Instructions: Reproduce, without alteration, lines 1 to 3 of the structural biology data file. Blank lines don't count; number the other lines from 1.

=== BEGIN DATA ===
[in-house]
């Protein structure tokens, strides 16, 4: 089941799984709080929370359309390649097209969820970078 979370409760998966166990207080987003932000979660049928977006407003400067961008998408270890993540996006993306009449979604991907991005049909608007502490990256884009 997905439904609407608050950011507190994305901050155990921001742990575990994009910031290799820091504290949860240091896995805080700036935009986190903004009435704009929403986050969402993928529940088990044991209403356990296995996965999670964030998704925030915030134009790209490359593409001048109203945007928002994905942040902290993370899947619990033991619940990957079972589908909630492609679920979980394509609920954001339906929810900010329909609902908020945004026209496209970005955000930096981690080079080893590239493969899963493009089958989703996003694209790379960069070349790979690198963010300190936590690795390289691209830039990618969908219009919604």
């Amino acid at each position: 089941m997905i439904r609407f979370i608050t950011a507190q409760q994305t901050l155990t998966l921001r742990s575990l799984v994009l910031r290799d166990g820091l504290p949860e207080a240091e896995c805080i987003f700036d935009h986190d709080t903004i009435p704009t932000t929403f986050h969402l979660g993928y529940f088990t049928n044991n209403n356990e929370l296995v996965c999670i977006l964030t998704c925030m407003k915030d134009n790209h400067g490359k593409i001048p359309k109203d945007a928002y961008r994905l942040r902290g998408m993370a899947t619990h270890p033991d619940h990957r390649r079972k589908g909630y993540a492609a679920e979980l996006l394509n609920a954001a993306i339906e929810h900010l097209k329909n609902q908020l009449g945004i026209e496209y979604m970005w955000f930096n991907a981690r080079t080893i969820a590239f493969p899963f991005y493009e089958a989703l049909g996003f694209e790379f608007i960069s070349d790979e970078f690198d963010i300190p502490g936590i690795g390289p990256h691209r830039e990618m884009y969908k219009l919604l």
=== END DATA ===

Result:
[in-house]
């Protein structure tokens, strides 16, 4: 089941799984709080929370359309390649097209969820970078 979370409760998966166990207080987003932000979660049928977006407003400067961008998408270890993540996006993306009449979604991907991005049909608007502490990256884009 997905439904609407608050950011507190994305901050155990921001742990575990994009910031290799820091504290949860240091896995805080700036935009986190903004009435704009929403986050969402993928529940088990044991209403356990296995996965999670964030998704925030915030134009790209490359593409001048109203945007928002994905942040902290993370899947619990033991619940990957079972589908909630492609679920979980394509609920954001339906929810900010329909609902908020945004026209496209970005955000930096981690080079080893590239493969899963493009089958989703996003694209790379960069070349790979690198963010300190936590690795390289691209830039990618969908219009919604």
């Amino acid at each position: 089941m997905i439904r609407f979370i608050t950011a507190q409760q994305t901050l155990t998966l921001r742990s575990l799984v994009l910031r290799d166990g820091l504290p949860e207080a240091e896995c805080i987003f700036d935009h986190d709080t903004i009435p704009t932000t929403f986050h969402l979660g993928y529940f088990t049928n044991n209403n356990e929370l296995v996965c999670i977006l964030t998704c925030m407003k915030d134009n790209h400067g490359k593409i001048p359309k109203d945007a928002y961008r994905l942040r902290g998408m993370a899947t619990h270890p033991d619940h990957r390649r079972k589908g909630y993540a492609a679920e979980l996006l394509n609920a954001a993306i339906e929810h900010l097209k329909n609902q908020l009449g945004i026209e496209y979604m970005w955000f930096n991907a981690r080079t080893i969820a590239f493969p899963f991005y493009e089958a989703l049909g996003f694209e790379f608007i960069s070349d790979e970078f690198d963010i300190p502490g936590i690795g390289p990256h691209r830039e990618m884009y969908k219009l919604l």